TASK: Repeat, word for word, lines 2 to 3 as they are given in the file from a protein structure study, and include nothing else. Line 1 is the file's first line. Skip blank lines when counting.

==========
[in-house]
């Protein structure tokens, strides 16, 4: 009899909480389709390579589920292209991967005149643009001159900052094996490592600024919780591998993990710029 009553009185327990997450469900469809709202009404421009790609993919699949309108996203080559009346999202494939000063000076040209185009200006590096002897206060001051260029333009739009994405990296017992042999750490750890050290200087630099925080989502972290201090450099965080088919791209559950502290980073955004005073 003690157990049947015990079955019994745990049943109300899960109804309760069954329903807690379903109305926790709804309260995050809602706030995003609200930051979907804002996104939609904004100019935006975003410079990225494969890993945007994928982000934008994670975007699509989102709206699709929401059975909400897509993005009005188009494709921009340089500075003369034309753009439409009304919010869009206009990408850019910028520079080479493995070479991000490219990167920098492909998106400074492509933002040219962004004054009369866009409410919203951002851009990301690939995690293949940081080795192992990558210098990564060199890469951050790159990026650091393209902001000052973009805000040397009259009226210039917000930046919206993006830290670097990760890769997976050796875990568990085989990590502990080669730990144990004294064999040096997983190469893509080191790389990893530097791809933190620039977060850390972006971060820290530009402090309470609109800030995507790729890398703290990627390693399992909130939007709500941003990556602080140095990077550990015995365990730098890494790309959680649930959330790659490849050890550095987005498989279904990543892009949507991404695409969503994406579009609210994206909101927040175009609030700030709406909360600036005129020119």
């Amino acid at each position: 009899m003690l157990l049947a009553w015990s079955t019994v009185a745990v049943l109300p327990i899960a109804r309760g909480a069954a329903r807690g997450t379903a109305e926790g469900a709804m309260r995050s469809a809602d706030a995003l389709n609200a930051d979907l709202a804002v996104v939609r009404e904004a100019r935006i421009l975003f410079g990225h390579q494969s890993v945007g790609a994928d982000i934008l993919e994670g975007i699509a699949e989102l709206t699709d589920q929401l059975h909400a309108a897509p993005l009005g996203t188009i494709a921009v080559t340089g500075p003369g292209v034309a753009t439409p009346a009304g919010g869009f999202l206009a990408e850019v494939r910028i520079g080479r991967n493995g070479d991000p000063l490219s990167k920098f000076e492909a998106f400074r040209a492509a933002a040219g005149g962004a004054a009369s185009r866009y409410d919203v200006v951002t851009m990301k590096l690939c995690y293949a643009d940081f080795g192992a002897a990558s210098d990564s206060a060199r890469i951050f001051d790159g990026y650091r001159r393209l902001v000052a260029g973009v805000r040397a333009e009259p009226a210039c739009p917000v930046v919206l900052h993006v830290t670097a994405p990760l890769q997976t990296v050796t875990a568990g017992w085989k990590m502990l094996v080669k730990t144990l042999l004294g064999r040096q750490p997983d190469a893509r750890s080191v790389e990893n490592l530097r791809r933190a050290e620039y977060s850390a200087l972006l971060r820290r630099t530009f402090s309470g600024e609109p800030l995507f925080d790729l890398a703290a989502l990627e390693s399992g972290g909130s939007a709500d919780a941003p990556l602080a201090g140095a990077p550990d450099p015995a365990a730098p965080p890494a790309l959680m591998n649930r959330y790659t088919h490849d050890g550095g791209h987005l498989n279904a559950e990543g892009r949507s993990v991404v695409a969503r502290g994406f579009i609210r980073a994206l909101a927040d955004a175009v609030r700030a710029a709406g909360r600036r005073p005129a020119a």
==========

């Protein structure tokens, strides 16, 4: 009899909480389709390579589920292209991967005149643009001159900052094996490592600024919780591998993990710029 009553009185327990997450469900469809709202009404421009790609993919699949309108996203080559009346999202494939000063000076040209185009200006590096002897206060001051260029333009739009994405990296017992042999750490750890050290200087630099925080989502972290201090450099965080088919791209559950502290980073955004005073 003690157990049947015990079955019994745990049943109300899960109804309760069954329903807690379903109305926790709804309260995050809602706030995003609200930051979907804002996104939609904004100019935006975003410079990225494969890993945007994928982000934008994670975007699509989102709206699709929401059975909400897509993005009005188009494709921009340089500075003369034309753009439409009304919010869009206009990408850019910028520079080479493995070479991000490219990167920098492909998106400074492509933002040219962004004054009369866009409410919203951002851009990301690939995690293949940081080795192992990558210098990564060199890469951050790159990026650091393209902001000052973009805000040397009259009226210039917000930046919206993006830290670097990760890769997976050796875990568990085989990590502990080669730990144990004294064999040096997983190469893509080191790389990893530097791809933190620039977060850390972006971060820290530009402090309470609109800030995507790729890398703290990627390693399992909130939007709500941003990556602080140095990077550990015995365990730098890494790309959680649930959330790659490849050890550095987005498989279904990543892009949507991404695409969503994406579009609210994206909101927040175009609030700030709406909360600036005129020119």
């Amino acid at each position: 009899m003690l157990l049947a009553w015990s079955t019994v009185a745990v049943l109300p327990i899960a109804r309760g909480a069954a329903r807690g997450t379903a109305e926790g469900a709804m309260r995050s469809a809602d706030a995003l389709n609200a930051d979907l709202a804002v996104v939609r009404e904004a100019r935006i421009l975003f410079g990225h390579q494969s890993v945007g790609a994928d982000i934008l993919e994670g975007i699509a699949e989102l709206t699709d589920q929401l059975h909400a309108a897509p993005l009005g996203t188009i494709a921009v080559t340089g500075p003369g292209v034309a753009t439409p009346a009304g919010g869009f999202l206009a990408e850019v494939r910028i520079g080479r991967n493995g070479d991000p000063l490219s990167k920098f000076e492909a998106f400074r040209a492509a933002a040219g005149g962004a004054a009369s185009r866009y409410d919203v200006v951002t851009m990301k590096l690939c995690y293949a643009d940081f080795g192992a002897a990558s210098d990564s206060a060199r890469i951050f001051d790159g990026y650091r001159r393209l902001v000052a260029g973009v805000r040397a333009e009259p009226a210039c739009p917000v930046v919206l900052h993006v830290t670097a994405p990760l890769q997976t990296v050796t875990a568990g017992w085989k990590m502990l094996v080669k730990t144990l042999l004294g064999r040096q750490p997983d190469a893509r750890s080191v790389e990893n490592l530097r791809r933190a050290e620039y977060s850390a200087l972006l971060r820290r630099t530009f402090s309470g600024e609109p800030l995507f925080d790729l890398a703290a989502l990627e390693s399992g972290g909130s939007a709500d919780a941003p990556l602080a201090g140095a990077p550990d450099p015995a365990a730098p965080p890494a790309l959680m591998n649930r959330y790659t088919h490849d050890g550095g791209h987005l498989n279904a559950e990543g892009r949507s993990v991404v695409a969503r502290g994406f579009i609210r980073a994206l909101a927040d955004a175009v609030r700030a710029a709406g909360r600036r005073p005129a020119a």